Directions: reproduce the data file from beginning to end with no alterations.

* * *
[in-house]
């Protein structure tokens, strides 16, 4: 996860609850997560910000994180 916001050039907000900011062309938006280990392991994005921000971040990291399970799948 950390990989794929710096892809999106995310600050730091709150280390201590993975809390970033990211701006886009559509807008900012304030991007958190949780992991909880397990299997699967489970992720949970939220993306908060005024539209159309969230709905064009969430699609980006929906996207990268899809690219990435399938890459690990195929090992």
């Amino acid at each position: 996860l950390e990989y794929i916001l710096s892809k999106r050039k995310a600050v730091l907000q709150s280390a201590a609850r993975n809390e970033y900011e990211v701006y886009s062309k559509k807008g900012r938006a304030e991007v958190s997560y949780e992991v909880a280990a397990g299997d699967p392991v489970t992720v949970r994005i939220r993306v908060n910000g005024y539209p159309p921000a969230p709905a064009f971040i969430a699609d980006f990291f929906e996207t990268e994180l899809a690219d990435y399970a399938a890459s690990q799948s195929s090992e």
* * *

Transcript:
[in-house]
């Protein structure tokens, strides 16, 4: 996860609850997560910000994180 916001050039907000900011062309938006280990392991994005921000971040990291399970799948 950390990989794929710096892809999106995310600050730091709150280390201590993975809390970033990211701006886009559509807008900012304030991007958190949780992991909880397990299997699967489970992720949970939220993306908060005024539209159309969230709905064009969430699609980006929906996207990268899809690219990435399938890459690990195929090992």
């Amino acid at each position: 996860l950390e990989y794929i916001l710096s892809k999106r050039k995310a600050v730091l907000q709150s280390a201590a609850r993975n809390e970033y900011e990211v701006y886009s062309k559509k807008g900012r938006a304030e991007v958190s997560y949780e992991v909880a280990a397990g299997d699967p392991v489970t992720v949970r994005i939220r993306v908060n910000g005024y539209p159309p921000a969230p709905a064009f971040i969430a699609d980006f990291f929906e996207t990268e994180l899809a690219d990435y399970a399938a890459s690990q799948s195929s090992e």